Tokio Marine Europe Insurance participated in an excess of loss reinsurance treaty that was triggered by the claim, and had retroceded a portion of that risk to Novae Corporate Underwriting, Ltd. Novae challenged whether it was bound by the “follow the settlements” clause, which typically precludes challenges to the cedent’s settlement on reasonableness grounds. It refused Tokio’s claim and Tokio brought suit. Novae interposed a legal defense that the “follow the settlements” clause is understood to import both a “reasonableness” of the settlement component, and a “professionalism” in adjusting component. Novae’s defense was based on the latter. It alleged ACE had failed to have the underlying coverage issues properly vetted under Thai law. Tokio moved for summary judgment on the defense. The Court granted Tokio’s motion, finding that “notwithstanding that ACE did not further investigate the coverage afforded by the Local Policy, including the scope for deductibles, and did not delve more deeply into the question whether the high rain fall was the sole source or original cause of Tesco’s loss before concluding the settlement, Novae’s defence that ACE, in failing to take these steps, failed to act properly or in a businesslike manner has no prospect of success.” ,  EWHC 2105 (U.K..High Ct. Justice, Comm. Div., July 2, 2014)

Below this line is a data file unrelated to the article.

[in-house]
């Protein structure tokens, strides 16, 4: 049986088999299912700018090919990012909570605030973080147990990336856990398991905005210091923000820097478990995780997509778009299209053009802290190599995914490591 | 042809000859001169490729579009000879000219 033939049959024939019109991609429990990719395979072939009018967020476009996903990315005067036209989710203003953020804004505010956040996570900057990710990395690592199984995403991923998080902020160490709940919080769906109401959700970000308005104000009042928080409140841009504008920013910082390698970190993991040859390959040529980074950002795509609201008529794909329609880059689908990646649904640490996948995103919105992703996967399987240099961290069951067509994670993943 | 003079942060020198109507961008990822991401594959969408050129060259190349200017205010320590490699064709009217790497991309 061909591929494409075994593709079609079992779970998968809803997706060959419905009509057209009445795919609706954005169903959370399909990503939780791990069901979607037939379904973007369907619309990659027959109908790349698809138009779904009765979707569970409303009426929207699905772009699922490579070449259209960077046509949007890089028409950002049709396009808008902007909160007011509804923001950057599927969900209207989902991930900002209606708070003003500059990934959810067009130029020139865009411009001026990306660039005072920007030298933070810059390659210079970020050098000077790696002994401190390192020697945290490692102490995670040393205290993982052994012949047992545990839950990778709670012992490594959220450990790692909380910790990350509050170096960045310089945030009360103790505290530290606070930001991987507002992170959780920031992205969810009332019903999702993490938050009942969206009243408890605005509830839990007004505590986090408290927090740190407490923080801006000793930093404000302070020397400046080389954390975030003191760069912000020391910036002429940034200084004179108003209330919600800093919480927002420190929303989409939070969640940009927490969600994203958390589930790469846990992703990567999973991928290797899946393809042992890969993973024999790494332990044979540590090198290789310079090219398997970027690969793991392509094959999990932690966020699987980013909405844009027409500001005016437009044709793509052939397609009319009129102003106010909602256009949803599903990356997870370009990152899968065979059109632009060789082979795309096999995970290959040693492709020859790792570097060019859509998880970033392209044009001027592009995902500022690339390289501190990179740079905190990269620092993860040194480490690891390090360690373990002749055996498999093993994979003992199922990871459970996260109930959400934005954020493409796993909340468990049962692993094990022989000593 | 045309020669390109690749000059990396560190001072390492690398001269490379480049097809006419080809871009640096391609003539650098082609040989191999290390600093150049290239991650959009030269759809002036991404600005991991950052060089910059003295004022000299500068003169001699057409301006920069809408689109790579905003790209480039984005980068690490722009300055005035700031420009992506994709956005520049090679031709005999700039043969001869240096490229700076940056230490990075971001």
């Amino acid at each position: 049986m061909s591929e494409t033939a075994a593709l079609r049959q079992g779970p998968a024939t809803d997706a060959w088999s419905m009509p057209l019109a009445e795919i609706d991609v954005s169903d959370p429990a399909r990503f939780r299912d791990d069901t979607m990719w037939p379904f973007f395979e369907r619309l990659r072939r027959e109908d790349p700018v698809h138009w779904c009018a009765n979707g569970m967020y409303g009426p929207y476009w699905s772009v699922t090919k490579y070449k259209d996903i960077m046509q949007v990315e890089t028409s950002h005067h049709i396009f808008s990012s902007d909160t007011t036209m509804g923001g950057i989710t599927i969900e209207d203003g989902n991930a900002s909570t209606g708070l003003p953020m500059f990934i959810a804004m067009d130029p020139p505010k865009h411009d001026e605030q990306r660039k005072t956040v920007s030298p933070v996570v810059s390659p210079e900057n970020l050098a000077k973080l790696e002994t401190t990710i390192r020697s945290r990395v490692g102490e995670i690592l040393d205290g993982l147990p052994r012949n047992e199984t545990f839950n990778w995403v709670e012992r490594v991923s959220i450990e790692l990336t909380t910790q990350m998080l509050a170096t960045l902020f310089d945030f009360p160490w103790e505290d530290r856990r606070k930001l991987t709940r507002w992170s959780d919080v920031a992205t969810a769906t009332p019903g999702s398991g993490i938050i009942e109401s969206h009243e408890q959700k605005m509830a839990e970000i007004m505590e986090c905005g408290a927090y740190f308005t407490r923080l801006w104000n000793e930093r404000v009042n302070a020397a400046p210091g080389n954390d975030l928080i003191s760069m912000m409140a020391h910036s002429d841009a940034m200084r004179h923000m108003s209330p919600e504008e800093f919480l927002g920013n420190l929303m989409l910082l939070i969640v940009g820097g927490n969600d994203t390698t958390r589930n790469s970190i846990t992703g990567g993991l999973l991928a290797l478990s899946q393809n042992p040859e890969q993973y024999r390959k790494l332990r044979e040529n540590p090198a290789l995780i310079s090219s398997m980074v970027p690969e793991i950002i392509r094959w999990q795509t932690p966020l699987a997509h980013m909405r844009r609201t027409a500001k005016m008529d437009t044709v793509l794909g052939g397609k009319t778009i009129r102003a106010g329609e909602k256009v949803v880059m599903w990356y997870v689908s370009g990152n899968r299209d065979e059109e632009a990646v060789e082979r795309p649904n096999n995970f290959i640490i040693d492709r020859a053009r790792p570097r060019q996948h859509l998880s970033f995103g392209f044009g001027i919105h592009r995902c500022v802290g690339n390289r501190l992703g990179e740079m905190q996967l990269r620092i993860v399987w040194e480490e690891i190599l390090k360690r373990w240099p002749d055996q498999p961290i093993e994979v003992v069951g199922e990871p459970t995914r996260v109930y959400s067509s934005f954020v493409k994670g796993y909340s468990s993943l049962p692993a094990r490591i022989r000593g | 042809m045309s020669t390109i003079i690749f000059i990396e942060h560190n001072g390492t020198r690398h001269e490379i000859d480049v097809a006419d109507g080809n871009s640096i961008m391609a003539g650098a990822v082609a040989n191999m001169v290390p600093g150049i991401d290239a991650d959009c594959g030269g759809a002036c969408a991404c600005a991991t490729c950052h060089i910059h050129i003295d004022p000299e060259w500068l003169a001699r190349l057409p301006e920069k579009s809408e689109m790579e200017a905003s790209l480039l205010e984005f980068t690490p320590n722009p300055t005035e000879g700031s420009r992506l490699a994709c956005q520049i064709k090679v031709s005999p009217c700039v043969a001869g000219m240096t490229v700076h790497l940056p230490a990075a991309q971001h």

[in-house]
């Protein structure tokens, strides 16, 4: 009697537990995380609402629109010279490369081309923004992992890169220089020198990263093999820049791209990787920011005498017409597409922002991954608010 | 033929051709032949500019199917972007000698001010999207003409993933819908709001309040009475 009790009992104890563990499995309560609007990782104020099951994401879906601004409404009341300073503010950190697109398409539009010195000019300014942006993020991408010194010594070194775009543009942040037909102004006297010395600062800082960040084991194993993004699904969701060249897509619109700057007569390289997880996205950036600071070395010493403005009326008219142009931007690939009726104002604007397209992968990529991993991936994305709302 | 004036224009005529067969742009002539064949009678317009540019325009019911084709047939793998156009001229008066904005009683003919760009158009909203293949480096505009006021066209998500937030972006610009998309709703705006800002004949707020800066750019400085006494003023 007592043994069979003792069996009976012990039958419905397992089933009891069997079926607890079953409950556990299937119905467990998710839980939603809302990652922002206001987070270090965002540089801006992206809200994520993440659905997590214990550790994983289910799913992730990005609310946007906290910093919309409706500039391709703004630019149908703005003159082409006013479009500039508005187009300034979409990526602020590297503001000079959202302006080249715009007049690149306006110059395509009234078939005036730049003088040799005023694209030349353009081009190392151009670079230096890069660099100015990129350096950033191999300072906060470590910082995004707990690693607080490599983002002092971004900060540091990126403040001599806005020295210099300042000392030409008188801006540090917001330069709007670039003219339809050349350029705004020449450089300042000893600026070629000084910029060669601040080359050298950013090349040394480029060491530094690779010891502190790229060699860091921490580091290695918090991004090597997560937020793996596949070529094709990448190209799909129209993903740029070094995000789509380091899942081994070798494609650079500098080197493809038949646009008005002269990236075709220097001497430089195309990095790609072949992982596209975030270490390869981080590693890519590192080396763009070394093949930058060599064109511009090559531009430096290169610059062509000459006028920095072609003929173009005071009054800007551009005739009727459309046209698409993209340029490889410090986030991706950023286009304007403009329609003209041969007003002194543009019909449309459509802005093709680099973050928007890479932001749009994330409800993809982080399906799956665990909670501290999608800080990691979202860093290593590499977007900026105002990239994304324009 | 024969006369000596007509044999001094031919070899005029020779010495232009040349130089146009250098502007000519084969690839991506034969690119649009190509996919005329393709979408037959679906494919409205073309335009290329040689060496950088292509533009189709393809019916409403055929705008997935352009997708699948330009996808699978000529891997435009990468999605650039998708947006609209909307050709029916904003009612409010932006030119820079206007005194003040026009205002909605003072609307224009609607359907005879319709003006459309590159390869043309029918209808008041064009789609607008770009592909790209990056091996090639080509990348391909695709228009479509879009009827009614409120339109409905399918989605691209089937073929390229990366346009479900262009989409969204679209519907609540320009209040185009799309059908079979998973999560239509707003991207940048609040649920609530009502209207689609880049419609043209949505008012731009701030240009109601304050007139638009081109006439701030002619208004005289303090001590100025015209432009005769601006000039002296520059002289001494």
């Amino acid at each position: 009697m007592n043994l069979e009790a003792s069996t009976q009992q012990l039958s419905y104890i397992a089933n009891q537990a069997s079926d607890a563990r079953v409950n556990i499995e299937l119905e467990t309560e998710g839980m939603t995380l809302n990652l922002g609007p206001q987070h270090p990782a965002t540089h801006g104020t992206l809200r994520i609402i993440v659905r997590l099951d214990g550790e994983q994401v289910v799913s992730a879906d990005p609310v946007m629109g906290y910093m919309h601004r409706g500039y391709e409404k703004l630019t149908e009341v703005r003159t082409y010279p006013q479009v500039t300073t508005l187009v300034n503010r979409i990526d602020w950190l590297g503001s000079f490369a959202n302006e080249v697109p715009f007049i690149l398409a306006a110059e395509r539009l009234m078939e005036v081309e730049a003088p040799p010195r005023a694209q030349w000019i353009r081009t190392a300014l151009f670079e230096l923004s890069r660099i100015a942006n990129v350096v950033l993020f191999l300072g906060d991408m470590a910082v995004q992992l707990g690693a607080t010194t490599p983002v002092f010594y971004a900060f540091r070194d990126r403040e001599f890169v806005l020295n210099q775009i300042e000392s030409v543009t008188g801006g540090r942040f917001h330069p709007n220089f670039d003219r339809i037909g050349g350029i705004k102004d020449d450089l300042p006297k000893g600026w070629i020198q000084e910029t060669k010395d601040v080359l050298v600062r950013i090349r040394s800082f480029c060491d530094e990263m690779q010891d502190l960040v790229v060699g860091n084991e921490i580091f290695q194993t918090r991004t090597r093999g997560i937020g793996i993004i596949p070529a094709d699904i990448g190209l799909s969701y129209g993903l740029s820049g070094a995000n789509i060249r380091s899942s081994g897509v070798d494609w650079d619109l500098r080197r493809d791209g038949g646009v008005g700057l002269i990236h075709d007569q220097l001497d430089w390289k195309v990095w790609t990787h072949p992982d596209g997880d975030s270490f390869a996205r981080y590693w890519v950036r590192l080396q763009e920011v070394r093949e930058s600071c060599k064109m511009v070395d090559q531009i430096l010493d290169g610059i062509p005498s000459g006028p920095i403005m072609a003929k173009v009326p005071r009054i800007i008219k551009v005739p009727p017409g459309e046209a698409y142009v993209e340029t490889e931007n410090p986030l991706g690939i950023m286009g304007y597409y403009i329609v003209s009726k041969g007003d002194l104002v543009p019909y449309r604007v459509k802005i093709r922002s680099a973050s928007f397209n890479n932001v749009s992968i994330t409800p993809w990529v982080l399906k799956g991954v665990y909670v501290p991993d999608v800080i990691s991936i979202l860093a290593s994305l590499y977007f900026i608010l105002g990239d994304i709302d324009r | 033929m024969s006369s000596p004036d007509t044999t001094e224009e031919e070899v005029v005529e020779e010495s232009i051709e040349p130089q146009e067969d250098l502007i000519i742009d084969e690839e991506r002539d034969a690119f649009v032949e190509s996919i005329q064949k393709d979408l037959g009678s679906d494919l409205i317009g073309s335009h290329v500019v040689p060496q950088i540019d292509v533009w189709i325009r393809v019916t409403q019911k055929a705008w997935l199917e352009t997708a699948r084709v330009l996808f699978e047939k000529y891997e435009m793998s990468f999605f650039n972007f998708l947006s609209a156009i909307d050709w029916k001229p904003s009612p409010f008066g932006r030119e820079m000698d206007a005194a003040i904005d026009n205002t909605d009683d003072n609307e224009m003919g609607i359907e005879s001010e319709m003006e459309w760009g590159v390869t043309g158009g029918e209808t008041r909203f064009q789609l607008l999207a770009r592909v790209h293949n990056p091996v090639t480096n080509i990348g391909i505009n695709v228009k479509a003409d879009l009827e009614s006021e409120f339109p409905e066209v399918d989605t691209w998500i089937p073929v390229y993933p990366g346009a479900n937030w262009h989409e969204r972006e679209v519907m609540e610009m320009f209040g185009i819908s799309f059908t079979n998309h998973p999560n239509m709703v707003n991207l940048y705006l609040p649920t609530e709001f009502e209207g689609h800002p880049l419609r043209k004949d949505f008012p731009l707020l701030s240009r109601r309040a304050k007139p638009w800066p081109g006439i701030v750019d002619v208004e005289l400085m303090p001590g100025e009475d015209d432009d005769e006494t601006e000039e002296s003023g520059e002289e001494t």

The Tenth Circuit recently affirmed a district court’s denial of a motion to compel arbitration in a securities fraud lawsuit brought by two investors in a company. The basis for the motion to compel was an arbitration provision contained in an unsigned copy of the company’s Operating Agreement that had been provided to the plaintiffs prior to them making their investment in the company. The Tenth Circuit ruled that the mere fact that the plaintiffs invested in the company following their receipt of an unsigned Operating Agreement did not establish that the plaintiffs agreed to, and accepted, the terms of the Operating Agreement, including its arbitration provision because under the controlling state law, a contact between the parties had not been formed. The Tenth Circuit also agreed with the district court that the plaintiffs were not equitably estopped from asserting their lack of signature on the Operating Agreement as a basis for avoiding arbitration. The Tenth Circuit acknowledged the legal principle that a party may be bound by an arbitration agreement in a contract he did not sign, if that party is seeking to enforce rights under that contract. But the court found no evidence that the plaintiffs in the instant case were seeking to enforce rights under the Operating Agreement. , No. 12-1275 (10th Cir. May 29, 2014).